Those adhesives that deform under pressure have been found unsatisfactory. These unsatisfactory adhesives typically have a hardness less than 50 Shore A.
Thus, the preferred adhesive forming the adhesive standoff 80 has a sufficiently low creep and a sufficiently large compressive strength to provide a burst strength for the packet assembly of 3,000 lbs. for 30 seconds.
It is further contemplated that a plurality of adhesives can be used to bond the packet 20 to the carrier card 60, wherein one of the adhesives is selected to provide the stand off (compression resistance) and the remaining adhesive provides performance over a desired temperature range. Specifically, it has been found that some adhesives, while having sufficient hardness to form the stand off, have reduced performance in cold temperatures. As the periodicals are mailed throughout the year, the adhesive is often subjected to temperatures below freezing. These freezing temperatures often reduce the efficacy of the adhesive. Therefore, for mailings during these reduced temperature periods, a second adhesive having an enhanced adhesion under reduced temperature can be employed in conjunction with the rigid stand off adhesive.
Therefore, the present packet assembly 10 provides an assembly burst strength that is substantially greater than a packet burst strength without requiring additional components, layers or processing steps. Thus, the assembly can be manufactured more readily and less expensively than those systems employing intermediate solid layers, in addition to prior flexible adhesives.
While the invention has been described in connection with a presently preferred embodiment thereof, those skilled in the art will recognize that many modifications and changes made be made therein without departing from the true spirit and scope of the invention, which accordingly is intended to be defined solely by the appended claims.
|Cited Patent||Filing date||Publication date||Applicant||Title|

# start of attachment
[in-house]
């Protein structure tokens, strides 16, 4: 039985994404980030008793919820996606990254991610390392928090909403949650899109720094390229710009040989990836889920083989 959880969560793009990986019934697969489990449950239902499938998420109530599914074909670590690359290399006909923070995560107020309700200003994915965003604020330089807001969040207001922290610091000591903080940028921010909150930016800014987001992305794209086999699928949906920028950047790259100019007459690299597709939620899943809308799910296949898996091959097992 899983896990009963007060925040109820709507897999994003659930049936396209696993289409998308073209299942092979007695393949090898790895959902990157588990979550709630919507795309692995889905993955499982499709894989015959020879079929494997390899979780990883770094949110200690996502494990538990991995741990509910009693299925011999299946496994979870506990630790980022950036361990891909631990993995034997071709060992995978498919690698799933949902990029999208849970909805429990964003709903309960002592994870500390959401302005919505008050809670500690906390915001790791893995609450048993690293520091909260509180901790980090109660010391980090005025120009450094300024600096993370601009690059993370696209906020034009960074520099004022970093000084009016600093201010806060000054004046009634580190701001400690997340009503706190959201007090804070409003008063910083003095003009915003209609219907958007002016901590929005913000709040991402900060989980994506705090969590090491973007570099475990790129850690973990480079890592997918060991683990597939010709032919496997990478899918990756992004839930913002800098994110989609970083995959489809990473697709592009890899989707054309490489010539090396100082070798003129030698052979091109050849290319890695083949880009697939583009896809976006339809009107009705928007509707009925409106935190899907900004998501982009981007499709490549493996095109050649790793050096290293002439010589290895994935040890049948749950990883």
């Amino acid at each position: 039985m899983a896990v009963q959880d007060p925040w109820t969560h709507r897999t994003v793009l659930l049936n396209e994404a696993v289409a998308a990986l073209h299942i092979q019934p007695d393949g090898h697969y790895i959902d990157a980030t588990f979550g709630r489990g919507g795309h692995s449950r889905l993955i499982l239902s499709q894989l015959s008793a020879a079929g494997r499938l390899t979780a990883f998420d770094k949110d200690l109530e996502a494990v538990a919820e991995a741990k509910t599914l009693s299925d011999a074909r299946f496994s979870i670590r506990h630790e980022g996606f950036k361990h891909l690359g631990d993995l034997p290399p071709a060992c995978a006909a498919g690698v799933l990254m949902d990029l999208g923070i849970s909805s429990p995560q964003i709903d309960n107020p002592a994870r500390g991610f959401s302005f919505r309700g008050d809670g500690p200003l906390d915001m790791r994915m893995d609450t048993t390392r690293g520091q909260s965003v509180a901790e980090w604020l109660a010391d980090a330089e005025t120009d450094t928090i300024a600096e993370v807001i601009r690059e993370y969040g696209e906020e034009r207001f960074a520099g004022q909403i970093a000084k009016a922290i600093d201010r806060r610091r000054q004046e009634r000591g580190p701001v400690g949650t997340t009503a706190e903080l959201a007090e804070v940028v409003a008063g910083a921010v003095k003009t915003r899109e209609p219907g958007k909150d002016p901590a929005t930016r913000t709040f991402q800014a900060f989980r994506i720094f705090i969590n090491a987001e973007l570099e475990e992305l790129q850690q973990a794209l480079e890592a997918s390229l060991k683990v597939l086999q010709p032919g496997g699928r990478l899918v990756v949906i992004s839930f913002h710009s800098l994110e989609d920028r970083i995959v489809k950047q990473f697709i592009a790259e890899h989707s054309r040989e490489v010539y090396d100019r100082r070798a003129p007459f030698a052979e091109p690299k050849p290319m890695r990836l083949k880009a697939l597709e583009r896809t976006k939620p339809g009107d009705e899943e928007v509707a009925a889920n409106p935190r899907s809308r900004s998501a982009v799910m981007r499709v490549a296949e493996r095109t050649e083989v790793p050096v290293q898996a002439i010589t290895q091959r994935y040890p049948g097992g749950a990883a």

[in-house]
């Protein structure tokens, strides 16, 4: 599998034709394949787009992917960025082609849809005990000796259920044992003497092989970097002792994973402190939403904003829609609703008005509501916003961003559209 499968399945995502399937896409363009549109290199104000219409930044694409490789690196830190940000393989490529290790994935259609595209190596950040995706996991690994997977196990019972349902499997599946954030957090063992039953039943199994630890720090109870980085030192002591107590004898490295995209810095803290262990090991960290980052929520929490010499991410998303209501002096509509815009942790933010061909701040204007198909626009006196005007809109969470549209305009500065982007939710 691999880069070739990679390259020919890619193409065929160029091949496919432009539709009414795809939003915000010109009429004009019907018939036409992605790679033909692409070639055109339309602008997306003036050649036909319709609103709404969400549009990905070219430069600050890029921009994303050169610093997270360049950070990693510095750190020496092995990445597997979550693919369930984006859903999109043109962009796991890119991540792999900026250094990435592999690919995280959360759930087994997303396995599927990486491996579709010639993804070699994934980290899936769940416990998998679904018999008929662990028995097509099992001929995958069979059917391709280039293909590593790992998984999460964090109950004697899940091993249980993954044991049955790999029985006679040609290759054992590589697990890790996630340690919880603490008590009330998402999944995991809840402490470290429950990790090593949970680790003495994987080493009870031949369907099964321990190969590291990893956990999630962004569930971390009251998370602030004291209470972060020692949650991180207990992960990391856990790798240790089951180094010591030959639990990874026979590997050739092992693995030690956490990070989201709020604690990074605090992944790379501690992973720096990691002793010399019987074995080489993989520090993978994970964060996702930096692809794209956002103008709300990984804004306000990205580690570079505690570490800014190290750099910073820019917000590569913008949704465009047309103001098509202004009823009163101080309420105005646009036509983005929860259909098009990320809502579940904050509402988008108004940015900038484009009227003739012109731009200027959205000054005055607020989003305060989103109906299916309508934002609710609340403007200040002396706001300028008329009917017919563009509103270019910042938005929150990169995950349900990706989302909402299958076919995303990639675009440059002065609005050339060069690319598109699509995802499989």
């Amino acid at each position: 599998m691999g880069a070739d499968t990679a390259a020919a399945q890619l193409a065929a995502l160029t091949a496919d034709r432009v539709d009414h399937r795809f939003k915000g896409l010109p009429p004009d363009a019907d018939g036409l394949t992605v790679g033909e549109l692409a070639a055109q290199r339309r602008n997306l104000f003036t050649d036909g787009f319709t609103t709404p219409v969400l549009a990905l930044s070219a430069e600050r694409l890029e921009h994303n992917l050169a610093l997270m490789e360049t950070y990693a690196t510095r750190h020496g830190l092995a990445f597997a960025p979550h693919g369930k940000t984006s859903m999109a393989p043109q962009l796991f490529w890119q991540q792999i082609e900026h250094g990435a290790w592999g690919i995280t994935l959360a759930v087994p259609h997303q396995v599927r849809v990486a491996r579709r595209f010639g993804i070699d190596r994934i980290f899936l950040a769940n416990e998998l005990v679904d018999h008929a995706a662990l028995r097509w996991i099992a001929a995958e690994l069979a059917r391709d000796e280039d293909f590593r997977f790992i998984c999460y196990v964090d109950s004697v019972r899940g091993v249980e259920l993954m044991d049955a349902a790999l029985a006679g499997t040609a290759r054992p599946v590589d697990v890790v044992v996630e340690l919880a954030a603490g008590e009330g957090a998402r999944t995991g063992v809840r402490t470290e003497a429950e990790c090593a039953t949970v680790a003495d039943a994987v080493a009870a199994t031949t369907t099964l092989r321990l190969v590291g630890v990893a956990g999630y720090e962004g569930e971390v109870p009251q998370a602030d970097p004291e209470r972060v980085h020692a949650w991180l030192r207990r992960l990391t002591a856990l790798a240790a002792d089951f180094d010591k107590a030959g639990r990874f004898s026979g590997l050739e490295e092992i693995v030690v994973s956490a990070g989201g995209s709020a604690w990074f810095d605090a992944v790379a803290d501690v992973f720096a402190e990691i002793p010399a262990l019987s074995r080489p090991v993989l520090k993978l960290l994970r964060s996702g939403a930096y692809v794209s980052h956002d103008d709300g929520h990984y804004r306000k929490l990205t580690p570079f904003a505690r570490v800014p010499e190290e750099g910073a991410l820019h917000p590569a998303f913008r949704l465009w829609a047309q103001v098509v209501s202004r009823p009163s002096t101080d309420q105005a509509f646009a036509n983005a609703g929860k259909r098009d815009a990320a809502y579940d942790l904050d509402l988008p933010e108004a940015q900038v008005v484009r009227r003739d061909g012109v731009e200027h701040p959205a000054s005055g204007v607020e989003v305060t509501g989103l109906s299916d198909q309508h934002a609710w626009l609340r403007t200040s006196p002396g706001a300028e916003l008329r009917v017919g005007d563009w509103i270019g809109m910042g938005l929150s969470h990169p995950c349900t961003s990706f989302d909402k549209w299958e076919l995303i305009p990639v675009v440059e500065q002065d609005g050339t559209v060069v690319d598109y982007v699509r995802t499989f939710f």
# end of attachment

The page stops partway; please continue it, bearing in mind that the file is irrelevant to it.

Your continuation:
|US4923063 *||Nov 3, 1988||May 8, 1990||Webcraft Technologies, Inc.||Sample packet for creams and method of manufacture|
|US4941574 *||Aug 11, 1989||Jul 17, 1990||Frank Meehan||Package for a liquid sample and an associated method for packaging a liquid sample|
|US5535885 *||Mar 15, 1994||Jul 16, 1996||R.P. Scherer Corporation||Fragrance sample container|
|US5879769 *||Sep 12, 1996||Mar 9, 1999||Arcade, Inc.||Sampler device having a reinforced compartment and method of packaging sample material|
|US6301860 *||Aug 25, 1999||Oct 16, 2001||Color Prelude, Inc.||Liquid product sampler package with frame structure for enhanced burst strength|
|US6688467 *||Feb 22, 2002||Feb 10, 2004||Arcade Marketings, Inc.||Liquid product sampler with sample deposit area|
|US6749229 *||Aug 22, 2002||Jun 15, 2004||Rock Ridge Technologies, Co.||Machine insertable promotional card|
|Citing Patent||Filing date||Publication date||Applicant||Title|
|US7578256||Jul 24, 2007||Aug 25, 2009||Matthew Daley||Bookmark|
|US7967510||Aug 8, 2007||Jun 28, 2011||Kellogg Company||Flexible container for pourable product|
|US8061897 *||Feb 2, 2006||Nov 22, 2011||Menicon Singapore Pte Ltd.||Package|
|US8408793||Aug 8, 2007||Apr 2, 2013||Kellogg Company||Flexible container for pourable product|
|US8578684 *||Mar 19, 2012||Nov 12, 2013||Aki, Inc.||Unitized package and method of making same|
|US8590771||May 17, 2011||Nov 26, 2013||Richard Clarence Bludorn||Liquid sample bulk mailing package device|
|US8739973||Aug 17, 2010||Jun 3, 2014||Aki, Inc.||Unitized package of card and fluid vessel|
|US8763805||Dec 29, 2009||Jul 1, 2014||Aki, Inc.||Device for containing and releasing a sample material|